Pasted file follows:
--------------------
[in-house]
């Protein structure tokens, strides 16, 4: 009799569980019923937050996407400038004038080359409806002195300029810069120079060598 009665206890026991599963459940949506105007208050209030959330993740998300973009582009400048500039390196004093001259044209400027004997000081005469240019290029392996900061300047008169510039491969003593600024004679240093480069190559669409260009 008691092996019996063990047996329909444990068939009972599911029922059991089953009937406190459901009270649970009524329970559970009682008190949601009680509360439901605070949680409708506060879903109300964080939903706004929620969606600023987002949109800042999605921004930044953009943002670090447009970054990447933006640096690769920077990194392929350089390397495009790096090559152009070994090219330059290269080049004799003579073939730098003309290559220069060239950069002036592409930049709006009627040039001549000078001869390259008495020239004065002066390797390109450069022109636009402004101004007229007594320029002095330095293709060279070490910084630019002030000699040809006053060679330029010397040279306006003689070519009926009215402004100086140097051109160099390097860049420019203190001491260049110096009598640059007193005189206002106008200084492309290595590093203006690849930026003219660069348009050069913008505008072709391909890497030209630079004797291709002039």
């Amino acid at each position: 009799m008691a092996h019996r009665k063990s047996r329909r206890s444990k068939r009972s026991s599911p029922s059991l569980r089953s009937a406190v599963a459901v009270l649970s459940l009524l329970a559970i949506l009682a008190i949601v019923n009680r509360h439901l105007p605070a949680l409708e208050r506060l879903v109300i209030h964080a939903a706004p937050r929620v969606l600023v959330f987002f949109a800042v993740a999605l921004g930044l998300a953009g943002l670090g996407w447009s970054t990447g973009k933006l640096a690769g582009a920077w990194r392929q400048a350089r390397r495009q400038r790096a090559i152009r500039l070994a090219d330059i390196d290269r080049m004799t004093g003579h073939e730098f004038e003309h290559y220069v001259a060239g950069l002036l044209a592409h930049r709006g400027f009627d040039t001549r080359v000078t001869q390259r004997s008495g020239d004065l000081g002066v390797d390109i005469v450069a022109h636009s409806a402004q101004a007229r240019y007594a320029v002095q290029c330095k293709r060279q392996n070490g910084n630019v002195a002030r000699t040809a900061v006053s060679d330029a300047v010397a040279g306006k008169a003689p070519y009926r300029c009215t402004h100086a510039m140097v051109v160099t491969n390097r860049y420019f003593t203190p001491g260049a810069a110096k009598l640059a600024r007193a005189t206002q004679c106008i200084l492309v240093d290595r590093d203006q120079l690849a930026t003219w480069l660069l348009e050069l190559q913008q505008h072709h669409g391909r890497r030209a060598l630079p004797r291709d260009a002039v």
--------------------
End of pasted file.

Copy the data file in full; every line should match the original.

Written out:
[in-house]
């Protein structure tokens, strides 16, 4: 009799569980019923937050996407400038004038080359409806002195300029810069120079060598 009665206890026991599963459940949506105007208050209030959330993740998300973009582009400048500039390196004093001259044209400027004997000081005469240019290029392996900061300047008169510039491969003593600024004679240093480069190559669409260009 008691092996019996063990047996329909444990068939009972599911029922059991089953009937406190459901009270649970009524329970559970009682008190949601009680509360439901605070949680409708506060879903109300964080939903706004929620969606600023987002949109800042999605921004930044953009943002670090447009970054990447933006640096690769920077990194392929350089390397495009790096090559152009070994090219330059290269080049004799003579073939730098003309290559220069060239950069002036592409930049709006009627040039001549000078001869390259008495020239004065002066390797390109450069022109636009402004101004007229007594320029002095330095293709060279070490910084630019002030000699040809006053060679330029010397040279306006003689070519009926009215402004100086140097051109160099390097860049420019203190001491260049110096009598640059007193005189206002106008200084492309290595590093203006690849930026003219660069348009050069913008505008072709391909890497030209630079004797291709002039």
């Amino acid at each position: 009799m008691a092996h019996r009665k063990s047996r329909r206890s444990k068939r009972s026991s599911p029922s059991l569980r089953s009937a406190v599963a459901v009270l649970s459940l009524l329970a559970i949506l009682a008190i949601v019923n009680r509360h439901l105007p605070a949680l409708e208050r506060l879903v109300i209030h964080a939903a706004p937050r929620v969606l600023v959330f987002f949109a800042v993740a999605l921004g930044l998300a953009g943002l670090g996407w447009s970054t990447g973009k933006l640096a690769g582009a920077w990194r392929q400048a350089r390397r495009q400038r790096a090559i152009r500039l070994a090219d330059i390196d290269r080049m004799t004093g003579h073939e730098f004038e003309h290559y220069v001259a060239g950069l002036l044209a592409h930049r709006g400027f009627d040039t001549r080359v000078t001869q390259r004997s008495g020239d004065l000081g002066v390797d390109i005469v450069a022109h636009s409806a402004q101004a007229r240019y007594a320029v002095q290029c330095k293709r060279q392996n070490g910084n630019v002195a002030r000699t040809a900061v006053s060679d330029a300047v010397a040279g306006k008169a003689p070519y009926r300029c009215t402004h100086a510039m140097v051109v160099t491969n390097r860049y420019f003593t203190p001491g260049a810069a110096k009598l640059a600024r007193a005189t206002q004679c106008i200084l492309v240093d290595r590093d203006q120079l690849a930026t003219w480069l660069l348009e050069l190559q913008q505008h072709h669409g391909r890497r030209a060598l630079p004797r291709d260009a002039v």